Thursday, October 27, 2011

The Art(lessness) of the Title: You Can't Do That on Television

A shot-by-shot breakdown of the You Can't Do That on Television credits.

The wonderful website Art of the Title offers its readers elegant and thought-provoking articles that break down and analyze the title sequences from prominent films and TV series. It's a fascinating site, and you owe it to yourself to spend some quality time there. But I figured it would be a long, long time before Art of the Title ever got around to doing You Can't Do That on Television, the decidedly lowbrow, kid-oriented Canadian sketch comedy series that aired on Nickelodeon in the 1980s. If anyone was going to analyze the show's memorable title sequence, it would have to be me.

While the series itself seemed to take most of its cues from American shows like Saturday Night Live and Rowan & Martin's Laugh In, albeit with a greater emphasis on pre-adolescent "gross out" humor, the opening title sequence of YCDTOTV is directly inspired by Monty Python's Flying Circus. Terry Gilliam's "cutout" animation, produced by taking actual cutouts (often photographs) and moving them frame by frame, became emblematic of the British sketch comedy series.

Paradoxically, Gilliam's anarchic work gave the series a sense of form and organization. A Gilliam cartoon could link two seemingly unrelated bits together, and the longer cartoons served as bits in and of themselves. Monty Python's ever-evolving title sequence, set incongruously to Sousa's Liberty Bell March, wonderfully set the tone for each episode... even when it sometimes popped up at an unexpected time during a show.

Here's how the title sequence looked during Season 2. As you can see, it's a series of non-sequitir visual jokes, with a parade of bizarre humanoid characters being mangled, reassambled, and crushed in a variety of creative ways:

The effect is manic and violent, but utterly cheerful nonetheless. The abundant silliness on display here undermines the seriousness of the often-dour source photos and the militaristic pomposity of the music. In about half a minute, we have a neat summary of the show's basic philosophy of life and its approach to comedy.

The title sequence for YCDTOTV is about the same length as the Monty Python titles, but it's more linear and narrative in the way it's laid out. Before we go any further, let me at least show you the darned thing. There were a few versions of the titles over the years, but the following clip is pretty representative:

Right away, you should see many motifs taken directly from Monty Python: factories, assembly lines, people being disassembled and reassembled, comedic subversion of familiar classical music (in this case Rossini's William Tell Overture), God-like hands reaching into the frame, "perfect" blue skies, and people's heads cracking open. And as I said before, there is something like a linear narrative here.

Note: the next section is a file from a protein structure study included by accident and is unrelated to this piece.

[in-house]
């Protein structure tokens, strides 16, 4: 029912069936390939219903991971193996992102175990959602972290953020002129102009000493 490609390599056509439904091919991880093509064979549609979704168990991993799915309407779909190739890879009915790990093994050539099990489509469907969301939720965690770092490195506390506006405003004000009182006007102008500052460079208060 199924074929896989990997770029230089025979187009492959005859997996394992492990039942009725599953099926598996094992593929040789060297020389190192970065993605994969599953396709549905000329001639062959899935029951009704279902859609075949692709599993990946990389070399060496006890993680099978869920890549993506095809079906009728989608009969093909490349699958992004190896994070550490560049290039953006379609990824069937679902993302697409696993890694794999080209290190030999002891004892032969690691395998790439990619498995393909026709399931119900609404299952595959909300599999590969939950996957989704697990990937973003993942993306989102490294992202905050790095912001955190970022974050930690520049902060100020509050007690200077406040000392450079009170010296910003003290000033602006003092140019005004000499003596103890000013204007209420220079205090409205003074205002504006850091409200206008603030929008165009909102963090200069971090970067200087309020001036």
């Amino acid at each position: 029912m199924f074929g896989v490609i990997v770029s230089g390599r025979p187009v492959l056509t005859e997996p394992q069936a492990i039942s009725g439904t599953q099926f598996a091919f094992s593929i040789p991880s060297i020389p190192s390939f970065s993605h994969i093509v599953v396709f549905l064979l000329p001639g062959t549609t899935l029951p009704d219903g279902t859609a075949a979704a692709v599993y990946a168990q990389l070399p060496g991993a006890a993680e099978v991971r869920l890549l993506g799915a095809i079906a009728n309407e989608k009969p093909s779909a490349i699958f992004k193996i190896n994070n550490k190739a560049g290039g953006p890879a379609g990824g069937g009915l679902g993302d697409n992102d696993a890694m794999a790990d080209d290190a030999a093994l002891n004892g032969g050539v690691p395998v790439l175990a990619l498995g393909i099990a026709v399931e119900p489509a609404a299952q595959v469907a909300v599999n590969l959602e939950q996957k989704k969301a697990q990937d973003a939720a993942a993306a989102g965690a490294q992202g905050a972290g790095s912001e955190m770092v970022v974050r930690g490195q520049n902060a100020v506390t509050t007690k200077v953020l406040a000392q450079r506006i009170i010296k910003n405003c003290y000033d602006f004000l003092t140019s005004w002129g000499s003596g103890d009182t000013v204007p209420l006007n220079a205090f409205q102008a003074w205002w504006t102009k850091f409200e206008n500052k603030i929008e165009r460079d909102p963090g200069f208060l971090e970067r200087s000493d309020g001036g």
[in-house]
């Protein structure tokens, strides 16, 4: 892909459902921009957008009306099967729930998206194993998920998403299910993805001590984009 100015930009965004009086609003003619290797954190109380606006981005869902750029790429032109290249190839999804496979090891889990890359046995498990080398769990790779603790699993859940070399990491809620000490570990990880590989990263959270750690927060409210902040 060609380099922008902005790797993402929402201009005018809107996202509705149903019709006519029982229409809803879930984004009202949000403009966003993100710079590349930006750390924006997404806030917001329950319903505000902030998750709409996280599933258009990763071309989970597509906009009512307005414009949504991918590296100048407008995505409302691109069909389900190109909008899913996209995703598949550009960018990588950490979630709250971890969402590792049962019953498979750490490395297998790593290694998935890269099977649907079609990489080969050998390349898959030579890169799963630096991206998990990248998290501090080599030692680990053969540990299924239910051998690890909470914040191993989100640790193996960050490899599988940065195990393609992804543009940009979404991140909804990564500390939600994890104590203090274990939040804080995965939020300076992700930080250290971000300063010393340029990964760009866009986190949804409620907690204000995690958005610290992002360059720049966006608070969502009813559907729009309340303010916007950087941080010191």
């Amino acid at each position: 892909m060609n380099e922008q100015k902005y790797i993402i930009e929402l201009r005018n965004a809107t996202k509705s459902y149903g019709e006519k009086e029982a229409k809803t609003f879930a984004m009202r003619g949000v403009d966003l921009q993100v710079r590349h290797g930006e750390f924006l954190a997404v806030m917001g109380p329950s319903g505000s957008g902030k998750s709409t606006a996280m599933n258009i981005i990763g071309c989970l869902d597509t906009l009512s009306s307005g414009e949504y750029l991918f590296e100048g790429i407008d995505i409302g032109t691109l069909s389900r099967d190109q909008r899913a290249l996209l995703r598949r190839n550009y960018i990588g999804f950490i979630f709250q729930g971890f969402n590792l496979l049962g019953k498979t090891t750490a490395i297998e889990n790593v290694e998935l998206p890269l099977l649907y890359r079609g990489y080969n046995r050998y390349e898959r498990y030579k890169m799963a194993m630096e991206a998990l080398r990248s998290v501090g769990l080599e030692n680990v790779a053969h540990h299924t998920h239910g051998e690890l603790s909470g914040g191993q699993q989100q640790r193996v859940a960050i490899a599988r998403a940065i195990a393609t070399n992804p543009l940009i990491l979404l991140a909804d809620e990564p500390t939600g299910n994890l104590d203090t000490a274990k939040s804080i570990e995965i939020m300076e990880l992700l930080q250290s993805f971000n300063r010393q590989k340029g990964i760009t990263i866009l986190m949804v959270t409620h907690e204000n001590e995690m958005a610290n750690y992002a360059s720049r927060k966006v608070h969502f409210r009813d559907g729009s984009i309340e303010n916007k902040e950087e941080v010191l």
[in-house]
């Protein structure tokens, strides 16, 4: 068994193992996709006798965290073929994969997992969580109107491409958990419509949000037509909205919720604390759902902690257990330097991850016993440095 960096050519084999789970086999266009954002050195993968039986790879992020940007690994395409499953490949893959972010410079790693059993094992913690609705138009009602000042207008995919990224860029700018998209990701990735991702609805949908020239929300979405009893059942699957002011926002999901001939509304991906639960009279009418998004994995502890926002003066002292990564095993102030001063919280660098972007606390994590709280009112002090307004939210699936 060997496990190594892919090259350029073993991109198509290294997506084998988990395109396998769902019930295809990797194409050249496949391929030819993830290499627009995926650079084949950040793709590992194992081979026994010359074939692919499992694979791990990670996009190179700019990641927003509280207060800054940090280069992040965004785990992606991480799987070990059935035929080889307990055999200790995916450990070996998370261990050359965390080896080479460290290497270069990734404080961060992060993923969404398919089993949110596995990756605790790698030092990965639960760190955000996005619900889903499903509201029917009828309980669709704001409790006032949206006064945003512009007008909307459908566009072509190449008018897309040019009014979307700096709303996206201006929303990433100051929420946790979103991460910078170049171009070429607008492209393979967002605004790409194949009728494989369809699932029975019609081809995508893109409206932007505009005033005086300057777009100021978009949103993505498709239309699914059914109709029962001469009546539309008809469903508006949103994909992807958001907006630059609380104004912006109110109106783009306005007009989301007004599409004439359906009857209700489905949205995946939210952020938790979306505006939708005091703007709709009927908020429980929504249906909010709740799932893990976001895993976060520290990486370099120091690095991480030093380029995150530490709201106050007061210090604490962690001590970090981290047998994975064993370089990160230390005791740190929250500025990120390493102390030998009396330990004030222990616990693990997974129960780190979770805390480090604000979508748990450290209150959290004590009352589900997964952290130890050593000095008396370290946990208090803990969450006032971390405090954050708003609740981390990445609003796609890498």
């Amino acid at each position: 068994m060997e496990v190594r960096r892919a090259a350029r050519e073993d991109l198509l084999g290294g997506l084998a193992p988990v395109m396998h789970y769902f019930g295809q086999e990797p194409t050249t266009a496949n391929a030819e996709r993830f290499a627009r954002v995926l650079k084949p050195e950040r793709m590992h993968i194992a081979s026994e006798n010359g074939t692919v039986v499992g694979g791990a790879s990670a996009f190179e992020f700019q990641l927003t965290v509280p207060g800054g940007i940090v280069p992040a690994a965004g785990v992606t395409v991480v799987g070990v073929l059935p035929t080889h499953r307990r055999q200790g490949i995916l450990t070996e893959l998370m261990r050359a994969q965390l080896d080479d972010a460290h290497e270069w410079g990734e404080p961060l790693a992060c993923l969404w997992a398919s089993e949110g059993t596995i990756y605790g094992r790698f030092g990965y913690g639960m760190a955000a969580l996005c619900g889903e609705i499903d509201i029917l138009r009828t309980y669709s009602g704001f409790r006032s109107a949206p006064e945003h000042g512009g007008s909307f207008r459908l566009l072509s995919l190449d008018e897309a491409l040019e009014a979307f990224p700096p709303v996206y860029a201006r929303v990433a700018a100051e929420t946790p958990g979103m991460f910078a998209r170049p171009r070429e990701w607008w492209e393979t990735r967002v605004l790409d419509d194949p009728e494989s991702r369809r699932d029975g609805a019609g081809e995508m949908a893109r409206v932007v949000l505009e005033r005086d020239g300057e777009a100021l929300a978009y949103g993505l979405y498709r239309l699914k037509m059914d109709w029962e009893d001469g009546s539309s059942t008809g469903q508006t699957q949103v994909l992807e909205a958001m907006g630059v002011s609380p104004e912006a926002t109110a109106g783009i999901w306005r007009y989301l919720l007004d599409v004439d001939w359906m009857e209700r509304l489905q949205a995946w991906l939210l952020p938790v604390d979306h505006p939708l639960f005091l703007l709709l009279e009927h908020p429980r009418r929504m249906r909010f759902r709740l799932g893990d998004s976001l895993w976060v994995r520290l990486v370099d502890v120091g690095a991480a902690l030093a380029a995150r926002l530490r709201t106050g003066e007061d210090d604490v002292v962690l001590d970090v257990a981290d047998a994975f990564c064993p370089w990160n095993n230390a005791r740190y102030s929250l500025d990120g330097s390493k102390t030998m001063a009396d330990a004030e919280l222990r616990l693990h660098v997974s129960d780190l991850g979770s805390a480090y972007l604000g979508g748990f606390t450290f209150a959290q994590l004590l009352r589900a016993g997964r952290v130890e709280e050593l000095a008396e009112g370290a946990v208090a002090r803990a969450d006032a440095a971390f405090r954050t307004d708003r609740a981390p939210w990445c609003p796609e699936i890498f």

The credits begin with an ominous-looking building rising up against a pop-art landscape. It is the ghoulishly-named Children's Television Sausage Factory, an obvious swipe at Sesame Street's Children's Television Workshop. The building has a giant meat grinder on its roof, which suggests that the television business is brutal and impersonal and only interested in cranking out thousands upon thousands of identical copies. Inside the factory, the heads and torsos of children emerge from chutes and are carried along conveyer belts. The fully-assembled children emerge from a giant spigot that pours them directly into a school bus. It is interesting to note that Terry Gilliam's title sequence for Monty Python's the Meaning of Life also features a machine that cranks out millions of identical copies of "ideal" nuclear families.

Up to this point, the YCDTOTV credits have been fairly dark. Even the music is a little unsettling. It sounds at first like a Soviet military march punctuated with pained shrieks. But once the factory-made children are on that school bus (another symbol of childhood oppression), the music turns into a Dixieland-style gallop and the mood completely changes. For the rest of the running time, the titles are all about youth taking over adult institutions and totally overpowering the grownups who try to stop them. The school bus takes the kids to a very grim-looking building simply designated TELEVISION NETWORK, but the youngsters are not cowed one bit. They emerge joyously and chaotically from the bus. The doorman, a grouchy-looking old white guy, holds up his hands to stop them.

It's significant that this is the point at which the POV switches from objective to subjective. We are seeing this from the kids' point of view and are asked to identify with them as they trample the terrified, wide-eyed guard. Once inside the studio, the kids have seemingly seized control of the cameras. (We see one roll by of its own accord.)

The credits end with the final triumph of youth over old age and authority. A serious-looking, unsmiling man looks directly into the camera -- directly at us, in fact. He may well be the same guy who was guarding the door a few seconds ago. But he has scarcely made his presence known when a giant hand -- a kid's hand -- reaches into the frame and stamps the title of the show directly on the man's face. Totally defeated, the adult authority figure literally cracks up, and his head splits open to reveal the next scene of the show.

"You can't do that on television," say the adults.

"Just watch us," the kids respond.

And with this simple yet eloquent title sequence, YCDTOTV may well have radicalized an entire generation. Is it overreaching to suggest that the protesters currently occupying Wall Street are people who grew up watching Nickelodeon...? Perhaps it was this humble sketch comedy show that convinced them that they, not the old-school elite, were the ones with real power.

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